Message from Frank Bauer, ARISS international chairman June 10, 2005




I am proud to announce that today the ARISS-US team has delivered their portion of the Suitsat hardware to the NASA Johnson Space Center.  NASA is in the process of shipping this hardware to Energia in Russia where it is expected to be certified and integrated with the Russian team's Suitsat equipment for eventual launch on the 19P Progress launch vehicle in the August/September 2005 timeframe.


The Suitsat amateur radio system, coupled with a school artwork DVD project that will be delivered later this month, is planned to be installed in an outdated Russian Orlon spacesuit in late September.  It will then be deployed from the ISS during an Extra Vehicular Activity (EVA, or spacewalk).  The Suitsat amateur radio system will beam down special messages and an SSTV image from within the Orlon space suit as it floats in space.  Suitsat radio system will allow hams and students to track the suit and decode special international messages, space suit telemetry, and a pre-programmed Slow Scan TV image through its specially-built digital voice messaging system and amateur radio transmitter.  As built, Suitsat will be a transmit-only capability that will run on the space suit's battery power.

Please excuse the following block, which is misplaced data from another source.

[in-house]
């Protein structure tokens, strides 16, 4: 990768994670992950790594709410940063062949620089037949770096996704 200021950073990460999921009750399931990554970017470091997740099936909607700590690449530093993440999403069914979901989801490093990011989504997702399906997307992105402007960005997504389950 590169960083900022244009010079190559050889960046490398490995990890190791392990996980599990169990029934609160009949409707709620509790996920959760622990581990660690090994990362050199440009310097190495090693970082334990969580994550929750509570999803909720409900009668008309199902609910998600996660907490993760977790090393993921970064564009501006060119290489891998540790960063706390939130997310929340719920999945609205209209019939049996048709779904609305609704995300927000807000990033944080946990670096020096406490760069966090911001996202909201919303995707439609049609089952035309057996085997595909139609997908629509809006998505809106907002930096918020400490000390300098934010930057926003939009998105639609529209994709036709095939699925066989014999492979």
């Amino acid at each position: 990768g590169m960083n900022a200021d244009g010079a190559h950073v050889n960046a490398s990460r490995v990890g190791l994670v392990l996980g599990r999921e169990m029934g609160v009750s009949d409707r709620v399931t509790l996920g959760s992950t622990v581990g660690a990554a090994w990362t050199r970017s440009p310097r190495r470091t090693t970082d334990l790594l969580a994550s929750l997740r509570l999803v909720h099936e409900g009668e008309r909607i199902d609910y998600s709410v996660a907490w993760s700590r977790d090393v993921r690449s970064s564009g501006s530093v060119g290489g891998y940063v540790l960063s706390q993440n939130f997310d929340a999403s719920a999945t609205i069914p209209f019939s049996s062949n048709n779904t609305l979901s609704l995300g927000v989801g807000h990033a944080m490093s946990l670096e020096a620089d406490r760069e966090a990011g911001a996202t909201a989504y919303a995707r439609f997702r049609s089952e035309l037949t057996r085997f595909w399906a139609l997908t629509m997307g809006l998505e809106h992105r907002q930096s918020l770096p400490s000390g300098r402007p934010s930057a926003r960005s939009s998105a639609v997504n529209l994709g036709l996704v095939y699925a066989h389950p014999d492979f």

The idea for Suitsat was first conceived by the ARISS-Russia team, led by Sergey Samburov, RV3DR, and was extensively discussed at the joint AMSAT Symposium/ARISS International Partner meeting in October 2004.  The project, also called Radioskaf or Radio Sputnik in Russia, is being led by project manager A. P. Alexandrov and Deputy Project Manager A. Poleshuk from RSC Energia, located in Korolev (Moscow area) Russia.   On the US side, the hardware project development was led by Lou McFadin, W5DID.


Since October the Suitsat design concept matured and evolved due to the challenging development time constraints.  A joint NASA letter, allowing the ARISS team to proceed forward with the Suitsat project was signed on May 10, 2005.  In the four short weeks since that letter was signed, the US project team, has designed, built and tested a simple, yet fully featured system that we hope will inspire hams and students around the world.


On behalf of the ARISS International team, I want to congratulate the Suitsat hardware development team for their "Can Do" spirit and ability to deliver the Suitsat hardware on such a very challenging schedule.




Frank H. Bauer, KA3HDO

ARISS International Chairman

AMSAT V.P. for Human Spaceflight Programs